Packing on a few pounds may not be such a bad thing.
As a group, overweight people are living the longest nowadays, suggests an almost four-decade study in Denmark published May 10 in JAMA. And obese people seem to be at no higher risk of dying than those of normal weight. The new analysis fuels ongoing debate about what’s a healthy body mass index — especially in light of rising obesity rates (SN: 5/14/16, p. 5), improved heart health treatments and other factors influencing health and longevity.
“This is a very carefully done study,” says Rexford Ahima, a physician who studies endocrine disorders at the University of Pennsylvania School of Medicine. The findings strengthen the notion that “BMI as a number alone may not be sufficient to predict health and risk of death. It has to be taken within context.” Ahima was not involved in the research but has analyzed previous studies urging a rethink of how BMI influences mortality.
Researchers screen for obesity by calculating BMI — a popular but fairly crude measurement of body fat reached by dividing a person’s weight in kilograms by the square of height in meters. People with BMIs between 18.5 and 24.9 are considered normal. A BMI between 25 and 29.9 is “overweight”; 30 and above is “obese.”
Many studies suggest that obese individuals face a higher risk of heart disease, stroke and other ills. But some analyses have found that heavier folks may not in fact be in such dire straits. In one study of type 2 diabetes patients, those with normal weight when diagnosed were more likely to die than those who were overweight or obese (SN: 9/8/12, p. 13). And a 2013 meta-analysis of 97 studies found that being overweight was associated with lower risk of death than having a normal BMI — a surprising finding that echoed a 2005 study by the same researchers.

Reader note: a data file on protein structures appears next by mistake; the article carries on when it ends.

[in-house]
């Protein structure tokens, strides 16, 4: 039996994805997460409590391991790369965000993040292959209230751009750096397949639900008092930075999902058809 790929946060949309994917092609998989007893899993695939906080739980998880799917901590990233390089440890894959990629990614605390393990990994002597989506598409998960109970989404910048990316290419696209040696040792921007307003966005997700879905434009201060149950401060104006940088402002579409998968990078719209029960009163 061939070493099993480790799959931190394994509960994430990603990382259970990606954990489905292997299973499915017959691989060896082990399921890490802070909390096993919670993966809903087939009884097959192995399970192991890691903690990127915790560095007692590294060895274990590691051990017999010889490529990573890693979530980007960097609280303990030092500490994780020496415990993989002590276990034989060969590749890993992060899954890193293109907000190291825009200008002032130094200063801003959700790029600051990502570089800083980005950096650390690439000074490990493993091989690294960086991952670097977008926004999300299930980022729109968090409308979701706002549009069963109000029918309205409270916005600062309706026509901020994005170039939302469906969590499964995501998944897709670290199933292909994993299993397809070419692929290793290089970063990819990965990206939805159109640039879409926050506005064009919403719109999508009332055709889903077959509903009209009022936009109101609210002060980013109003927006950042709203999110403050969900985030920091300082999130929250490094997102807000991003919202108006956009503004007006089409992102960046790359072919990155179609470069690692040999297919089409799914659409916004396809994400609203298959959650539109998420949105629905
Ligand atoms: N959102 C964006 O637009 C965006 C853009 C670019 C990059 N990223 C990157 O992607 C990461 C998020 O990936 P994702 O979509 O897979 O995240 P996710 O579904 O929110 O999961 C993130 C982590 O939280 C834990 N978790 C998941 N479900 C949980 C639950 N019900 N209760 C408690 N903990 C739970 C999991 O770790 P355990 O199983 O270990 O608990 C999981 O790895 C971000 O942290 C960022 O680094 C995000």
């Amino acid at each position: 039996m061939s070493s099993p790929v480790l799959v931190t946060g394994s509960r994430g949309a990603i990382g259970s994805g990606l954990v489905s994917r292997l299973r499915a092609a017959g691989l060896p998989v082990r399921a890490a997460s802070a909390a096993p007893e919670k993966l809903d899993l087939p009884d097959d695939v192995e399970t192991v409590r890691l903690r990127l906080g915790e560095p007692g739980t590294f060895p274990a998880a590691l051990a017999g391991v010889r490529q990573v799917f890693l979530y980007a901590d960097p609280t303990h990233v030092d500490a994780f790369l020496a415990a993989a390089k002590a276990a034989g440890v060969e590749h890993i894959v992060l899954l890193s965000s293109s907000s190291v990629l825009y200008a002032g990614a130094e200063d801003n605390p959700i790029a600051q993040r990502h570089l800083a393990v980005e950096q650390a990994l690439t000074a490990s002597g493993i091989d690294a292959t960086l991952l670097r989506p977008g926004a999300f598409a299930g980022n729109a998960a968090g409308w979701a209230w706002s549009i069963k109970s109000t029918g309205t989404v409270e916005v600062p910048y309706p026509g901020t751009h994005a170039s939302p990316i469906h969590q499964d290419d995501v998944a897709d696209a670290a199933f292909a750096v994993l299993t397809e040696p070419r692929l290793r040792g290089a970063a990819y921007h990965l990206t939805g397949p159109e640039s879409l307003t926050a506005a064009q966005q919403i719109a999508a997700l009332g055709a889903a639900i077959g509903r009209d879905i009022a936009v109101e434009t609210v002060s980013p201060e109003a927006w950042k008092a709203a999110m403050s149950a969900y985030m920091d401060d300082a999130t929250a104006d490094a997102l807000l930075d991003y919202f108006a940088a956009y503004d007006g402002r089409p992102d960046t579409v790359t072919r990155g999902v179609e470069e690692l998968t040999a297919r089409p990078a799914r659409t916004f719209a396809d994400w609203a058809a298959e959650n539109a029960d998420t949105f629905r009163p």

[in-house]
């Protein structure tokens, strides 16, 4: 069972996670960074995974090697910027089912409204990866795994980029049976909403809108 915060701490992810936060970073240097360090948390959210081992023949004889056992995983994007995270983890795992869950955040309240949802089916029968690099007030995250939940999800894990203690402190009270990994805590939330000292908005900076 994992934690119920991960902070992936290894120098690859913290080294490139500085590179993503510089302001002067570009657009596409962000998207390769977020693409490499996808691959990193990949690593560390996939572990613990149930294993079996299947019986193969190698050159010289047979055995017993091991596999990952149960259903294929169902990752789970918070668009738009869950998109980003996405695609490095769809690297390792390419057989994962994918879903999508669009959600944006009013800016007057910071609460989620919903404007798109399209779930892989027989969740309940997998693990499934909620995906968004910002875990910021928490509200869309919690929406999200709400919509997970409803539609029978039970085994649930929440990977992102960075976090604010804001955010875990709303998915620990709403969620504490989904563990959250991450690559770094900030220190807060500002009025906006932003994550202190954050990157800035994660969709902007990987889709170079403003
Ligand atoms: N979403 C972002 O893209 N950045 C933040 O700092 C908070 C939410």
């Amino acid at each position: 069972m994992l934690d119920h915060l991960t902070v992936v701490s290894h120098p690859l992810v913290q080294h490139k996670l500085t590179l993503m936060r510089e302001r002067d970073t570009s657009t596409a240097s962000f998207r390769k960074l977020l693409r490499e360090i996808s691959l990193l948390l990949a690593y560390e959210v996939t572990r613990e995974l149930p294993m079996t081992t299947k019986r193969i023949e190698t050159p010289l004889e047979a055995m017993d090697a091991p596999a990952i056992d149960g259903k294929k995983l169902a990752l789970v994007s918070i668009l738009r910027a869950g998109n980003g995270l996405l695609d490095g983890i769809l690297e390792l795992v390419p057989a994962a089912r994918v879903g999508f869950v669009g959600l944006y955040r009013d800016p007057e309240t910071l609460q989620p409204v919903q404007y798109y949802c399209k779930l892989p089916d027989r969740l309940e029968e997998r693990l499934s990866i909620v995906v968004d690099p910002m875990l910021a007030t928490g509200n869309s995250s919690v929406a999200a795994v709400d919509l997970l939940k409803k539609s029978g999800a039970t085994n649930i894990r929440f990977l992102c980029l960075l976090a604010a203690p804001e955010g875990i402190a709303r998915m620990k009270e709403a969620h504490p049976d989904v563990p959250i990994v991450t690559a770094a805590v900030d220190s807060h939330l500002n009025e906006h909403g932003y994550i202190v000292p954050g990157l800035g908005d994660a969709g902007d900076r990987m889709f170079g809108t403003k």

In this new analysis, clinical biochemist Børge Nordestgaard of Copenhagen University Hospital and his team studied more than 100,000 adults. The three groups of white Danes, recruited about 15 years apart, reflected the general population in Copenhagen.
From 1976 to 2013, BMI associated with lowest risk of death increased from 23.7 to 27. That falls squarely in the overweight category. What’s more, obese individuals had the same mortality risk as people in the normal range, the analysis found. That trend held even when researchers took into account potentially confounding factors including age, sex, smoking and a history of cardiovascular disease or cancer.
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While some might misinterpret the study to mean “you can eat as much as you like,” this is not what the findings suggest, Nordestgaard says. Rather, the results indicate that people who are moderately overweight might not need to worry as much as they had in the past. That might be because better treatments are now available for high blood pressure, high cholesterol and other risk factors for heart disease, Nordestgaard speculates. “So maybe you can be overweight if you have [these conditions] treated.” But the study was not designed to address whether improved heart health care actually caused “healthy” BMI values to creep up over time.
It’s also unclear whether the results apply to other ethnic groups. A substantial fraction of Asians, for instance, develop type 2 diabetes and heart disease despite having BMIs lower than the existing cutoff point for being overweight.
The findings underscore the idea that a person’s BMI does not tell the whole story. While this measure is good for comparing populations, it is not as useful for evaluating individuals and their risk for disease and death, Ahima says. Interpreting an individual’s BMI depends on many other factors, including “whether you are man or woman, how much muscle you have, how physically fit you are and what diseases you have.”